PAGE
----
Sisyphean Home

Sis·y·phe·an      adjective
  1. A pointless labored task that is fated to be eternally repeated.

This is my personal monkey paw. 7 years of holding on to this one. 7 years of pushing this boulder back up the hill every morning. I can’t stop until I can convince someone else to take up the task and hold the paw.

Until then, it’s my home away from home…

(In a very strange way, I kind of enjoy the pride of keeping this field up and ready.) 

The Haptic Choice 

Color is the seducer… Form frames the experience… Representation brings meaning.

The visual artist is individual who comes preloaded with a notable predilection to objective reality, who’s primary rational for their effort is the representation of the world as it is.

The craftsman, an individual who finds their self worth in demonstrations of their ability of unifying skill, utility, and form.

For the haptic artist, the experience of the artist takes precedence over the artist’s devotion to the subject. For these artists, reality is put through their own personal subjective filters.

Generally speaking, artists were believed to be self selective in these matters, drifting towards one end of the spectrum or the other solely at the whim of their own personality. At times, sofisticates would believe that skilled mememic representation trumped the playful massing of line and color, and other times the pendulum of consensus would swing in favor of the other. It was tha just that. It was black or white, one or the other. Craft wasn’t even a noted choice.

Things always change, even when no one in authority has asked for change. Artists have long shed their reluctance to mix their objective realities with their subjective experiences. Even the mixing of fine art and craft has became gentrified.

I’m very aware of where I stand on the issue. I’m easily bored by the skill for skills sake approach of both academic realism and formalized craft. Too often, the adherence to a standard or an ideal results in an object’s creation that is absent of any dither, there’s no looseness or play in the finished object.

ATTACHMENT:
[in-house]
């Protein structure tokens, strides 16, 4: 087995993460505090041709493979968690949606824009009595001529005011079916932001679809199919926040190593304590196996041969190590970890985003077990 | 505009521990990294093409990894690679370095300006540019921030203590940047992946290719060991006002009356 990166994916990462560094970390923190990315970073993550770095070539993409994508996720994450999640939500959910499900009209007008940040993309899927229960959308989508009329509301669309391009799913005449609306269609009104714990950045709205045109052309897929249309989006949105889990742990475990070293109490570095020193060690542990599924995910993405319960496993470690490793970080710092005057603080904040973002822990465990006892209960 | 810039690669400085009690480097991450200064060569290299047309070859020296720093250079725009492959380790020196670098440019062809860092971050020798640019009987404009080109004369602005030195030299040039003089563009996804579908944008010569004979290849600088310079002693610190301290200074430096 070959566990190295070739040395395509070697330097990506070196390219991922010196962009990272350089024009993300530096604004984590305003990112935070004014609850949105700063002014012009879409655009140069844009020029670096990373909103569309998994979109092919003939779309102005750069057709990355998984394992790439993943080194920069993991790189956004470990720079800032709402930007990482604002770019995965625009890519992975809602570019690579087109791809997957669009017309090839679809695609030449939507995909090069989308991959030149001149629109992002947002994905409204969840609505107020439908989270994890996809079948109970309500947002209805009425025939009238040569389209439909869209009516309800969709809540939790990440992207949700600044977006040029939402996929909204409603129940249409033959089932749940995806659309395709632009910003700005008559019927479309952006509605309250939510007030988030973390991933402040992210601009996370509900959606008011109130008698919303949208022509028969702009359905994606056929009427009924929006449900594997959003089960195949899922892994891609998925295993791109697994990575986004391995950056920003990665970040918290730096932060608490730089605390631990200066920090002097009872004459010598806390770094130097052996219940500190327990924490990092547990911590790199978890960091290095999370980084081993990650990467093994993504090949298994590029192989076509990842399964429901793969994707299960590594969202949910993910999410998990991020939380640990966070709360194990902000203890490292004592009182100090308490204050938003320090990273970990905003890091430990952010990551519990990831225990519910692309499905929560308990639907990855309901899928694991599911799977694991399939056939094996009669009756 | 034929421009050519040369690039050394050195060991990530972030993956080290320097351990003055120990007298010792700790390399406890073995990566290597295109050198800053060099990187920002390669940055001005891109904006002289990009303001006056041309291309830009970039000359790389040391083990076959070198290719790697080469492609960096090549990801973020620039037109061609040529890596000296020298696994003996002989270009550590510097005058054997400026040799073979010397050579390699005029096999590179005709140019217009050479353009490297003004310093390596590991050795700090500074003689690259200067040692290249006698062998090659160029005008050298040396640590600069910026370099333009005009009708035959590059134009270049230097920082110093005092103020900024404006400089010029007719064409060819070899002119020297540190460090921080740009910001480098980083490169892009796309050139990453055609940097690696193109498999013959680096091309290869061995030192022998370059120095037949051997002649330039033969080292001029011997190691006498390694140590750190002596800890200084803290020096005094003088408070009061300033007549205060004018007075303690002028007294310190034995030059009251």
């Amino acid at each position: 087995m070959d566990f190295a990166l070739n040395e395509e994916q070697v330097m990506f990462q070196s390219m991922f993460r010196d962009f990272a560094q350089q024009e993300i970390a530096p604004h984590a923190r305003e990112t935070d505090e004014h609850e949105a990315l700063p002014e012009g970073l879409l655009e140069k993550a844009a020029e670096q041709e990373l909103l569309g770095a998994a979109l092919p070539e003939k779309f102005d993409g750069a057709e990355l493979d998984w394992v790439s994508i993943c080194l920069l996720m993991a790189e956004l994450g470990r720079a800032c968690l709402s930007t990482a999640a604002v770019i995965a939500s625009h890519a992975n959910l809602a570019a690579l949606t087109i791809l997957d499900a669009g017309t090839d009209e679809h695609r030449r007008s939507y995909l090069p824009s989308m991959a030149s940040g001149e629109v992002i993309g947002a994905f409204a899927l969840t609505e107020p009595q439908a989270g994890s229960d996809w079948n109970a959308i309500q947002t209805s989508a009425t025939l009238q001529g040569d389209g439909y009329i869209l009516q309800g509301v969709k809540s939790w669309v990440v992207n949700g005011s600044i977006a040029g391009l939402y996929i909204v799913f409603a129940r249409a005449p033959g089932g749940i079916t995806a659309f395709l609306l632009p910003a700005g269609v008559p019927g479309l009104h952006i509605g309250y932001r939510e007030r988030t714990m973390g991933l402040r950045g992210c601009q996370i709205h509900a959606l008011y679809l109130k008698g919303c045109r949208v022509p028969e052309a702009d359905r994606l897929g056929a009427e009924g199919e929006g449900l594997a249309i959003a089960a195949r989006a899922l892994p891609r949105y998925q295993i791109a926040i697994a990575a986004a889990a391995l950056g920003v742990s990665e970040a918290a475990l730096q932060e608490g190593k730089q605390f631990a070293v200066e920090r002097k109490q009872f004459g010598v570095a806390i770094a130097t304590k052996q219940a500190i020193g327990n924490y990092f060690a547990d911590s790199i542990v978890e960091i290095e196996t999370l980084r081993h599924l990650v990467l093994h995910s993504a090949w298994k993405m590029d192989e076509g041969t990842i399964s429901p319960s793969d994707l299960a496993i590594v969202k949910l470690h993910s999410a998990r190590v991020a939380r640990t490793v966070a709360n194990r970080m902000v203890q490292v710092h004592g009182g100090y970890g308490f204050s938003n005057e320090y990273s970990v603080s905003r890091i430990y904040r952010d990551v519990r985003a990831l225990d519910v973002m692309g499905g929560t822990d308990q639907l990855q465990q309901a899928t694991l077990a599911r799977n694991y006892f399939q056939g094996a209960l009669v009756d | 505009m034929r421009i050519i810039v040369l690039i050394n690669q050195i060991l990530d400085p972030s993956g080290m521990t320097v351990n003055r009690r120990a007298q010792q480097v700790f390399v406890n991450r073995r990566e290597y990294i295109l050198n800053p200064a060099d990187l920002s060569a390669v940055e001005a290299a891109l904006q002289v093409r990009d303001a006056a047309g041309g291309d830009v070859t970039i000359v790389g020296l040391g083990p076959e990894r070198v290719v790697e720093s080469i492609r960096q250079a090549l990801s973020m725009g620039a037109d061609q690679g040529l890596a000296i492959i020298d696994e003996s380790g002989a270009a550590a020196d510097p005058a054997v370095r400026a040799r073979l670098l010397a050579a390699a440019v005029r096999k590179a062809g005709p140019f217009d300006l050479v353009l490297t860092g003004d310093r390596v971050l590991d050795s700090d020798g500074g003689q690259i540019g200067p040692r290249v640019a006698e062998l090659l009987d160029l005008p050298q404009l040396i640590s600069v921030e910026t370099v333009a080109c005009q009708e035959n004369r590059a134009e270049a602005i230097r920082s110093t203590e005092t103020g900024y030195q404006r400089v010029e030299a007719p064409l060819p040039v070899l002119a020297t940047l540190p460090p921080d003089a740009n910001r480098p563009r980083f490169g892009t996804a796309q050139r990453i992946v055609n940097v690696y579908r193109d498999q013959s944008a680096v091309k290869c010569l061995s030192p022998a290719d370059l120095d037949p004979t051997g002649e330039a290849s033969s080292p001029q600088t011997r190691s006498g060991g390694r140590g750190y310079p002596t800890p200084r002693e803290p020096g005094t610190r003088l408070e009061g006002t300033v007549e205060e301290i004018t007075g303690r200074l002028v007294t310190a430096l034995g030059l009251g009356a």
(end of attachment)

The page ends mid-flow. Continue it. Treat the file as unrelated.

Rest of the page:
I prefer the vocabulary of the haptic artist. A language that gives preference to feeling rather than precision. The feeling created by balance. The feeling created by color. By line. By rhythm. By harmony and discord. I willingly talk about a world that exists, but not as it appears. I dream that it is more than that. I believe the world exists in poetry.

The limits of a person’s language are the limits of a person’s world.

Closing My Eyes

I regularly catch myself making snarky comments about not being an artist. It’s not that I “am” this or that I’m “not” that, rather it’s that as a child, the artist that I wanted to be wasn’t someone who just needed to make things and draw pictures, everyone did that. An artist was someone who invented new ways of seeing what’s familiar. An artist opens up spaces to discover ourselves. An artist slows us down. An artist teaches by sharing.

There was only one example of what an artist looked like in the world in grew up in. It was a ghost of a past woodshop teacher named Grant Wood. He was a craftsman and a teacher. A man of ideas and art. Everything in his paintings and prints was familiar and comfortable. His work permeated the neighborhood I grew up in. Original paintings were left on school walls, his carved benches hidden in hallways, murals tucked away in long forgotten rooms, light filtering through glowing cathedral windows. I knew what an artist was and what an artist did.

I am not an artist… but I do enjoy closing my eyes and pretending. It’s not a tough call.